Advantages of dye sublimation:
Short production runs are possible
True 4 color process
Fast turn around (compared to production runs of webbing with a logo)
You can have different images/colors on each side of the webbing
Disadvantages of dye sublimation:
Not abrasion resistant
Cut ends and the sides of webbing will be white
Is this the right technology for your application? Give us a call and we will help you figure it out. (253) 627-6000
You need a strap with a snap installed on it. That should be easy until you call and we ask what size snap, ligne 24 or ligne 20?
First off, how do you even pronounce ligne? That’s easy, it sounds like “line”. Great, but how do you use this ligne thingy? That isn’t so easy unless you happen to be a watch or button maker from the late 18th century. You can read all about it on Wikipedia https://en.wikipedia.org/wiki/Ligne Now in the US it is defined as 1/40th of an inch.
Getting back to snaps, ligne 24 is the most common size. Boat covers, bag closures, leather working- you see them everywhere. Ligne 20 snaps are sometimes referred to as “baby snaps”. You might see these on clothing but probably not on a strap.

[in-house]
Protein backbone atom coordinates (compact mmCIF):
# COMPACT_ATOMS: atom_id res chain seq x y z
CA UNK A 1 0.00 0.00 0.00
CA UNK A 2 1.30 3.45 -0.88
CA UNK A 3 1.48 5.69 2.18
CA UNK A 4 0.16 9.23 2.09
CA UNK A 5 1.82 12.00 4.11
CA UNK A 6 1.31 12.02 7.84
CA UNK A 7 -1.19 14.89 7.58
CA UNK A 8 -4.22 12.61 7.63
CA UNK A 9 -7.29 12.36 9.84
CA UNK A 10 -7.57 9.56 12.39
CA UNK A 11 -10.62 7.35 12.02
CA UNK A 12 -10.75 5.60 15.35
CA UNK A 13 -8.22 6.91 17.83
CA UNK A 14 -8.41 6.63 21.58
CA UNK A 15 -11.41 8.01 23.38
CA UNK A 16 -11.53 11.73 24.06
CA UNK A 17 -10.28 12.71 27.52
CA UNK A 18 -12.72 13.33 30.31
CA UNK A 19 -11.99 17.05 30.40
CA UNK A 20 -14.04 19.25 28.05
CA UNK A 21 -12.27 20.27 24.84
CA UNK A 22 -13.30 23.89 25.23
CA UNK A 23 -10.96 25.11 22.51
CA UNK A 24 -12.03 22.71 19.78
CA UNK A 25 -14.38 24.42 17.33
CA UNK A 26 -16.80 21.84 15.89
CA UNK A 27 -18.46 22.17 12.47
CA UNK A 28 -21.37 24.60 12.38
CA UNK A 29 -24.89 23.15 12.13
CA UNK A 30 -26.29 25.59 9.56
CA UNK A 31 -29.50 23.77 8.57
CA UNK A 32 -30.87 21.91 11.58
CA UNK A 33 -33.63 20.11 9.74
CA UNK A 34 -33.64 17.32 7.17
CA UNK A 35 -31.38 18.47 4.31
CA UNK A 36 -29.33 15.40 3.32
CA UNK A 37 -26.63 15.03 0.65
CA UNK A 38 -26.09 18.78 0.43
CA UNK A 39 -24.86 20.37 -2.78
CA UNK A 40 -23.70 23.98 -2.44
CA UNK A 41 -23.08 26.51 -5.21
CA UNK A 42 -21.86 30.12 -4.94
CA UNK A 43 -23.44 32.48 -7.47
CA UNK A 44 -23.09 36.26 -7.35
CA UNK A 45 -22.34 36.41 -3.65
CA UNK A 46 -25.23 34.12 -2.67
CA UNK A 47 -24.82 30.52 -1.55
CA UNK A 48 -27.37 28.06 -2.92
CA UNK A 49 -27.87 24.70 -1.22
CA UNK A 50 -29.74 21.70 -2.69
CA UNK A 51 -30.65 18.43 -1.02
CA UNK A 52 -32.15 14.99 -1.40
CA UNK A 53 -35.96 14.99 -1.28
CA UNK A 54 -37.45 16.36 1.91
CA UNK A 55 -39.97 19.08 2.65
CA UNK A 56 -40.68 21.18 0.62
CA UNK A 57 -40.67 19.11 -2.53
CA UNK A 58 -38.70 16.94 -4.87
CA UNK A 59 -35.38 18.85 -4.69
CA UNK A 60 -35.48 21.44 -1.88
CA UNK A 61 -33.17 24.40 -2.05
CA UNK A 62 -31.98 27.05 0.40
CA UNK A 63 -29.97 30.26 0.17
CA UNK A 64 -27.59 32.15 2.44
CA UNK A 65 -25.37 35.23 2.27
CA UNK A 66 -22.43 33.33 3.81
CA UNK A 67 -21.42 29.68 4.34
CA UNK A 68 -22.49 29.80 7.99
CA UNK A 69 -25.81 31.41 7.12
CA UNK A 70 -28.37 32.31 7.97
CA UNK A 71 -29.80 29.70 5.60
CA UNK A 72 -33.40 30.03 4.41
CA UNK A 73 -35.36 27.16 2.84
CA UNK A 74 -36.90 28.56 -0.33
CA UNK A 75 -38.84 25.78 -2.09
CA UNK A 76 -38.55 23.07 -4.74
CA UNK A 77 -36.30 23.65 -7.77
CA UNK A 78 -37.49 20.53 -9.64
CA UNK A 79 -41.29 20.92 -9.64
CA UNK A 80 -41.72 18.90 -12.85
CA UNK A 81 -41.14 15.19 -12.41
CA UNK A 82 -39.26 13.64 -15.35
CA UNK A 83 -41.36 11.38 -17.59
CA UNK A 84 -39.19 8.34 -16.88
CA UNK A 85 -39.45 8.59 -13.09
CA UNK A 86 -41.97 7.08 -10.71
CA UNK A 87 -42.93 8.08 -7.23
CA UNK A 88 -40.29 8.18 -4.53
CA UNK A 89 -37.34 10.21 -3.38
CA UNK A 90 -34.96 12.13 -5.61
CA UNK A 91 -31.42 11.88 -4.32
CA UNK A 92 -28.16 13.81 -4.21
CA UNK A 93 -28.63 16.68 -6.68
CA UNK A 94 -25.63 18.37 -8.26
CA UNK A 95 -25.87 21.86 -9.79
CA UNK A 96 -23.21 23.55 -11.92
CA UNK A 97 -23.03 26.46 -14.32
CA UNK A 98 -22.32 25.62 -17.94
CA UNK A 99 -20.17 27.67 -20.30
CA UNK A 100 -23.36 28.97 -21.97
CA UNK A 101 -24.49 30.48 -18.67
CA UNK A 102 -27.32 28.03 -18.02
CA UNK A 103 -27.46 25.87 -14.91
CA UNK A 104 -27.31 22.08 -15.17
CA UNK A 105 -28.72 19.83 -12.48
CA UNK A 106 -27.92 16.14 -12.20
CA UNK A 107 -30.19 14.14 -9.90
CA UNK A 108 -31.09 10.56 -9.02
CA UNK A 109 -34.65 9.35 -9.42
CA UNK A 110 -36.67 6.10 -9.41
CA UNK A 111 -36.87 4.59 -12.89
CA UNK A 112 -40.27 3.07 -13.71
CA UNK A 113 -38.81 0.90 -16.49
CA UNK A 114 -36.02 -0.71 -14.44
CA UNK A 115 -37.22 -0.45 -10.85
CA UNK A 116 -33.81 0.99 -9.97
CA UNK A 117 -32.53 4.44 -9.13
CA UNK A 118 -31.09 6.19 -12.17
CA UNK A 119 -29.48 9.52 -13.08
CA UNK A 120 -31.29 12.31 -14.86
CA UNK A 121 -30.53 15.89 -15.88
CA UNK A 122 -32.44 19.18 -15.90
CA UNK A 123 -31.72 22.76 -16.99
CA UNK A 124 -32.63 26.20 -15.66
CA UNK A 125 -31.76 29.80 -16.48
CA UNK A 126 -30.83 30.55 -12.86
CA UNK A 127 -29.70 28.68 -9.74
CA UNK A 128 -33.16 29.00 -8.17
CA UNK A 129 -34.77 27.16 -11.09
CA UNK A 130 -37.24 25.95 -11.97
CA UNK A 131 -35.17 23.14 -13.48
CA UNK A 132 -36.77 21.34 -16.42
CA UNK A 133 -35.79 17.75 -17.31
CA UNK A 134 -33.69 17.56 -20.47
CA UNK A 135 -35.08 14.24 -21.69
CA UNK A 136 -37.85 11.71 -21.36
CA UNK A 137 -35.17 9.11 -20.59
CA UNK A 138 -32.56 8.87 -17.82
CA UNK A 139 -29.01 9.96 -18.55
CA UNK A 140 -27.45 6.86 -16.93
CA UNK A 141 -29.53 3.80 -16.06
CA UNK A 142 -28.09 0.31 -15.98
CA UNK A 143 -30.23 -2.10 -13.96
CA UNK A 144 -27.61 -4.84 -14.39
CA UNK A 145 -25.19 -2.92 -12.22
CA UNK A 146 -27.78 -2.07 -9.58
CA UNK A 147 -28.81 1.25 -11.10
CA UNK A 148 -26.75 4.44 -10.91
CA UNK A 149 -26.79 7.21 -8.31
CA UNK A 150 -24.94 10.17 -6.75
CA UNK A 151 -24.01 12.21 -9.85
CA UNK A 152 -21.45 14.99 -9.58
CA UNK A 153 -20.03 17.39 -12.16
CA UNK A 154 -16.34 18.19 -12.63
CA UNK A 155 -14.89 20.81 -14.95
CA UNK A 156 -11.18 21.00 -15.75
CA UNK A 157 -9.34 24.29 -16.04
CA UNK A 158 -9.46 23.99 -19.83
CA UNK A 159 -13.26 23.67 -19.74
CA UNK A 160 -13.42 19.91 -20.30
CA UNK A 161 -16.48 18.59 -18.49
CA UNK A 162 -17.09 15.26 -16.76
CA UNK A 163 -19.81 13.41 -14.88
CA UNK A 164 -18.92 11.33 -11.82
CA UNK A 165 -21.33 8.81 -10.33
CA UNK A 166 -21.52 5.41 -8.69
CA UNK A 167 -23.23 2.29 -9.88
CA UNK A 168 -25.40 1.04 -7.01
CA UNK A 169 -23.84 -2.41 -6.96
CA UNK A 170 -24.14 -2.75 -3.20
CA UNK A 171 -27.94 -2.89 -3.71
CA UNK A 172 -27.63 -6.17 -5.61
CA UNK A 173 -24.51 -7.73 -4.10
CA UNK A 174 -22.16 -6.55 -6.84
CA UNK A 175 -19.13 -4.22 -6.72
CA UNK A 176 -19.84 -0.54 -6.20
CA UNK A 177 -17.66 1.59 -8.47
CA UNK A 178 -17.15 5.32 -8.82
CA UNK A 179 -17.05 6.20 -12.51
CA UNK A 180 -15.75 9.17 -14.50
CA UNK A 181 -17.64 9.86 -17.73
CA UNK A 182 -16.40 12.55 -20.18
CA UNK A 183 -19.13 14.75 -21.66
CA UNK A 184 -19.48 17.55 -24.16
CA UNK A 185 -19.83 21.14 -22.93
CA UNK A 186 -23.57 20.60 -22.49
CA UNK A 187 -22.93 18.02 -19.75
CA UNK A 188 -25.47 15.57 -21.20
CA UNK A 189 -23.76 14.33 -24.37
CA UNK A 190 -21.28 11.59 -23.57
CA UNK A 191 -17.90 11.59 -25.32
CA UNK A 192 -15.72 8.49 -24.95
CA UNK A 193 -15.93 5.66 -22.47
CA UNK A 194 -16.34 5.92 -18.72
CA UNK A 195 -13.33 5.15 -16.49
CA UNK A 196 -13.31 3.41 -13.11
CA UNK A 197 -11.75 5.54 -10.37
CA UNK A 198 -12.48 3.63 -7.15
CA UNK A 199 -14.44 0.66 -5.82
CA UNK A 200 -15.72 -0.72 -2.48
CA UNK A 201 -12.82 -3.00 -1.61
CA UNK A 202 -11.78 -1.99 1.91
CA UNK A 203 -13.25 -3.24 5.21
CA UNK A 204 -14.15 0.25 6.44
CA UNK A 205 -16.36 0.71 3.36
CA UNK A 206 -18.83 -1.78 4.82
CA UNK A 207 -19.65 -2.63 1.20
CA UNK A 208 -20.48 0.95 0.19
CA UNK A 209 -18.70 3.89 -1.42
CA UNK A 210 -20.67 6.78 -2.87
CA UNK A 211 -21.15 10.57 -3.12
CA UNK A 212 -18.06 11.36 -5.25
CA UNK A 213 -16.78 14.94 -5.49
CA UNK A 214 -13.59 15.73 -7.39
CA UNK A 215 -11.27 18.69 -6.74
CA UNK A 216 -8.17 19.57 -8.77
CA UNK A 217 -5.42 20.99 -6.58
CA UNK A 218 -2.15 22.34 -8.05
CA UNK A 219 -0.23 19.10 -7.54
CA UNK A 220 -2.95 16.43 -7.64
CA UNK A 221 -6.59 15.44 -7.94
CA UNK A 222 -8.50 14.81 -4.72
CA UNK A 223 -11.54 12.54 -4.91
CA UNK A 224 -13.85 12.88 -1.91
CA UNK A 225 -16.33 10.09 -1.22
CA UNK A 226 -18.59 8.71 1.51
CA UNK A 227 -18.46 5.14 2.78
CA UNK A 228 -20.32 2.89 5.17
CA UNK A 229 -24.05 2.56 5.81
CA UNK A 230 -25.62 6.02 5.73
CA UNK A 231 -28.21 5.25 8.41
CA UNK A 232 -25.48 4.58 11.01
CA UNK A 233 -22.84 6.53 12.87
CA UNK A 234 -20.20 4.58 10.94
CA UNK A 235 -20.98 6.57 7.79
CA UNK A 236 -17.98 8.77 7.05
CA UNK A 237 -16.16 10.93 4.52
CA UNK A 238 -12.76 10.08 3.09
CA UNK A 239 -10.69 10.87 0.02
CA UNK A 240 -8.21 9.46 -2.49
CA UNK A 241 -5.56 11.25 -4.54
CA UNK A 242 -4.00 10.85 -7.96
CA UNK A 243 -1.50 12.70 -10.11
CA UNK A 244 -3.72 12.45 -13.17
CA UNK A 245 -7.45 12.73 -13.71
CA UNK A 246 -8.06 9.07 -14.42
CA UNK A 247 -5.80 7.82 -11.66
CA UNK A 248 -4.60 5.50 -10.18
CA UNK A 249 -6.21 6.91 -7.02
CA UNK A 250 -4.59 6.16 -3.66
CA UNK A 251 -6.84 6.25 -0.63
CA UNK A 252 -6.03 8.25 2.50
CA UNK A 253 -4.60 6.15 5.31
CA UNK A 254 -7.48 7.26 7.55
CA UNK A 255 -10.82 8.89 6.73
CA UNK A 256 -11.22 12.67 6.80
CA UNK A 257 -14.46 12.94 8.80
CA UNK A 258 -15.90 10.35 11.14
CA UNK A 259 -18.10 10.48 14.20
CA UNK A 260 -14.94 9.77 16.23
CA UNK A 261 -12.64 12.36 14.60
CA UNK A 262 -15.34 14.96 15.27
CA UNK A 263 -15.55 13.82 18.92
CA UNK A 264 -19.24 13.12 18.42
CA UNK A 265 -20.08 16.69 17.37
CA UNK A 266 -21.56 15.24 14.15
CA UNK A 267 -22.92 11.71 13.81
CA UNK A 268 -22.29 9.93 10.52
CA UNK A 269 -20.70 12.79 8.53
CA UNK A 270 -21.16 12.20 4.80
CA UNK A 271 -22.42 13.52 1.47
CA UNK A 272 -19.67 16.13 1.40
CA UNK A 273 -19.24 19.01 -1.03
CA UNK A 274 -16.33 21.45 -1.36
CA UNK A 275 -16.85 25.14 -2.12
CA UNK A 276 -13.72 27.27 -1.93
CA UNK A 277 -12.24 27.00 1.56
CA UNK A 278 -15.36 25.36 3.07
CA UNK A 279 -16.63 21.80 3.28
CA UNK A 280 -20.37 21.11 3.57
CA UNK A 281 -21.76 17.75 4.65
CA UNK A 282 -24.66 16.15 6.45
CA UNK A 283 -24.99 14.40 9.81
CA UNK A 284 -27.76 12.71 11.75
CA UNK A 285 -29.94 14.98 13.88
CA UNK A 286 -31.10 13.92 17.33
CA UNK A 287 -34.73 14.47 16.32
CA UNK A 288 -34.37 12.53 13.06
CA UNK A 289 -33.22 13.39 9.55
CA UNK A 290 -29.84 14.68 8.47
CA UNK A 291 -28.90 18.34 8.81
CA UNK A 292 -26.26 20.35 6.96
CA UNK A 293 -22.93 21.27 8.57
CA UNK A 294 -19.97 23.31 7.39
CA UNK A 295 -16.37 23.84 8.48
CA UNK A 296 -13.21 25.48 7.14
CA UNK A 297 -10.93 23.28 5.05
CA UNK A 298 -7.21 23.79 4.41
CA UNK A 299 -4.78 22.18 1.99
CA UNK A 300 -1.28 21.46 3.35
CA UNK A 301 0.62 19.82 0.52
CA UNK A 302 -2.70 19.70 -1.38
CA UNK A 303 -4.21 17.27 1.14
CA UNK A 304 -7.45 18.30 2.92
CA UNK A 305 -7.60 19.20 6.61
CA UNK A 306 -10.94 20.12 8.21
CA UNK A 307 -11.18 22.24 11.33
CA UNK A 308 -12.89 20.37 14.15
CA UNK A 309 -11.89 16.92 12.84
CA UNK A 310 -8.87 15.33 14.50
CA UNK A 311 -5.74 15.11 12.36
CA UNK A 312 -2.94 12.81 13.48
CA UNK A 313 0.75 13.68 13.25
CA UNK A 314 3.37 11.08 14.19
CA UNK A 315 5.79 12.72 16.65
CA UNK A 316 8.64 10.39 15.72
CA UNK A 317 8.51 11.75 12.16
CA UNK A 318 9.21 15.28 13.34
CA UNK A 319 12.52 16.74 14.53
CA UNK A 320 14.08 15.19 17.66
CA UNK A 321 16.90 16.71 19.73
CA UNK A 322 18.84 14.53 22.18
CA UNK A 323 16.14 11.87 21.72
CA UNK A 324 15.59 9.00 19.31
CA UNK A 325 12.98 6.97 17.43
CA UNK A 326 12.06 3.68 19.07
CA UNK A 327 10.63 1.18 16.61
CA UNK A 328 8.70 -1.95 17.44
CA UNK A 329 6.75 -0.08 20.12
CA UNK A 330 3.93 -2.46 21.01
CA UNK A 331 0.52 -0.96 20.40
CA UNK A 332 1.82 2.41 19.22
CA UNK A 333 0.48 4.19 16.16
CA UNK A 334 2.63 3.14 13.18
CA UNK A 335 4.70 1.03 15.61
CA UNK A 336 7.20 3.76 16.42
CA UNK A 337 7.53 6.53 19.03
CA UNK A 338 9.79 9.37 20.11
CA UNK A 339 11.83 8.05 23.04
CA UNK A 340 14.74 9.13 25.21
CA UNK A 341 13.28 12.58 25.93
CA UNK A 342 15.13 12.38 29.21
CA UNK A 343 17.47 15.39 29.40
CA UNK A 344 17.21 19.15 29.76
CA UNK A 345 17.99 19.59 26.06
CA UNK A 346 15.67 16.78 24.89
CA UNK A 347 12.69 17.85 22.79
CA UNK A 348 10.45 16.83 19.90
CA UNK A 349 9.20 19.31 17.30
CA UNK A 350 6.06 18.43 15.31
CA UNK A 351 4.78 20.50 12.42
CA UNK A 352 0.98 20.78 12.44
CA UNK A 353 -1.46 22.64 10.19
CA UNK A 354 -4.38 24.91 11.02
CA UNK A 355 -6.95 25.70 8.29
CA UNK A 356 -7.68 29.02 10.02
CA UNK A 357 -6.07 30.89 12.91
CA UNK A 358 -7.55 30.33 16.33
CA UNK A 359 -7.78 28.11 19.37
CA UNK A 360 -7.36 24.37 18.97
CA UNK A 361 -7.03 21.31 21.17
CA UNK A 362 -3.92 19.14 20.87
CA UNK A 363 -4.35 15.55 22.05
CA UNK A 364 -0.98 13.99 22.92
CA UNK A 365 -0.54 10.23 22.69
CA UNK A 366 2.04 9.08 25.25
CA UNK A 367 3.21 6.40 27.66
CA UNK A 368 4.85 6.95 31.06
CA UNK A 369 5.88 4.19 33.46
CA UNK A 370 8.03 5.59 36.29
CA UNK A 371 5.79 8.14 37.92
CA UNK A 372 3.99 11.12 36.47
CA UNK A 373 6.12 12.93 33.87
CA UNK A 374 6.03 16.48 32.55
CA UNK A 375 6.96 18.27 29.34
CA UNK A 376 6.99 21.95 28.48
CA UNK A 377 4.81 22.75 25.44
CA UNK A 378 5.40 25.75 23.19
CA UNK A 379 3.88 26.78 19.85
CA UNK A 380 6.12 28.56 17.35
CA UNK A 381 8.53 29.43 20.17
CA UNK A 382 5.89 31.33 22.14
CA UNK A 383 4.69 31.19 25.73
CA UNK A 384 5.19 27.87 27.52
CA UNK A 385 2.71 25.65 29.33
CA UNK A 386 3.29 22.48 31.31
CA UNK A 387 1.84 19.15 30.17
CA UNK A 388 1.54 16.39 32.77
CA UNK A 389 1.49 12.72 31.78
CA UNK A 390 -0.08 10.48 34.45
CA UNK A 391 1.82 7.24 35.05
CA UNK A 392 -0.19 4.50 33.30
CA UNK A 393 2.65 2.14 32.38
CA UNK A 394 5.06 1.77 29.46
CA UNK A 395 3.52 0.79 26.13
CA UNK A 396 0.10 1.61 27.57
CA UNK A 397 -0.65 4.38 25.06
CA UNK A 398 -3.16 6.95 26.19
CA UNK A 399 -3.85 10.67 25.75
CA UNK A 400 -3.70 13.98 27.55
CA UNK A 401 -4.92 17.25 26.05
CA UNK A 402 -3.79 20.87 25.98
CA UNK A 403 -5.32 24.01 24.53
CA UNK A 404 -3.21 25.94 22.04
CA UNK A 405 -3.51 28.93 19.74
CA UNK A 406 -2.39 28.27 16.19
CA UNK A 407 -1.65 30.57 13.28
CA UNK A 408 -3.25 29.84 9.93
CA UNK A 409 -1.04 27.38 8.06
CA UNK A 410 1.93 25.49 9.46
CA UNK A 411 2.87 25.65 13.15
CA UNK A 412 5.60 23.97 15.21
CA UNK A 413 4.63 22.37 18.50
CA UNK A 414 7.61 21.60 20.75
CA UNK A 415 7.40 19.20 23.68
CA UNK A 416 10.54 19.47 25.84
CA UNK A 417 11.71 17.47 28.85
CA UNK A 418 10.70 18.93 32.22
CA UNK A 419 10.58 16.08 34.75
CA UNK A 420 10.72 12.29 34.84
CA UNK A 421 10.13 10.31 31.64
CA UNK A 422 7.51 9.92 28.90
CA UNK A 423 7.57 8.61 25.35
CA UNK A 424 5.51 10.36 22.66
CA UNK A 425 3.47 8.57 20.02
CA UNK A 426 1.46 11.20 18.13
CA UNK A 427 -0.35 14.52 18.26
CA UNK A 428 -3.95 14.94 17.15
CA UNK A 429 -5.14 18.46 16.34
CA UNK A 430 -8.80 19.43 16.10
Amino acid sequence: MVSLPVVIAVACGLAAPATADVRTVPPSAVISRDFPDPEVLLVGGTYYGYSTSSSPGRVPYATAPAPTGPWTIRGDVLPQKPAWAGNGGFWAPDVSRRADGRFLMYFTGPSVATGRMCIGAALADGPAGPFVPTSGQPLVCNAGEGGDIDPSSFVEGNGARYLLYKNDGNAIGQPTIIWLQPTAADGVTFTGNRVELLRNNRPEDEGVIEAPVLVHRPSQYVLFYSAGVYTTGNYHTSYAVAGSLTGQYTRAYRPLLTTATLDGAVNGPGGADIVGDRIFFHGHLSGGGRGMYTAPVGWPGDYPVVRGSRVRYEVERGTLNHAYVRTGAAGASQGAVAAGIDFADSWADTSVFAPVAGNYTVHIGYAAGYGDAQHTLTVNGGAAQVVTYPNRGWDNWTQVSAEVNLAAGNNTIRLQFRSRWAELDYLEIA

The two sizes are not interchangeable. Tooling to set them is different and with the ligne 24 size, there are many more options. Straps to Go has all the tooling for ligne 24 snaps. If you have a project that requires the smaller size please allow an extra week for us to get the tooling and snaps.
Webbing choice will dictate the ease of installing a snap:
549 standard weight polypropylene: easy
560 heavy weight polypropylene: expect some rejects, stainless steel posts would help.
630 lightweight nylon: expect some rejects and some puckering of the webbing may occur.
7400 heavyweight nylon: must punch a hole prior to setting the snap
Polyester: must punch a hole prior to setting the snap. On very light weight polyester you might get away with having stainless steel posts but testing would be required.
The labor to install a snap in heavyweight nylon will be twice that of standard weight polypropylene. Without punching a hole, the post of the snap will just bend over.
Many marine safety tethers sold today are not safe.
We have known for years that many of the snap hooks used on the “boat end” of safety tethers can come unclipped rather than doing their job. I was reading an article in Scuttlebutt Sailing News that brought this issue up yet again.
A few years ago we looked into making tethers and determined that we did not have the resources to do it right. We consulted sailors (other than ourselves), equipment suppliers and folks with engineering backgrounds. It’s not like we just took a quick look.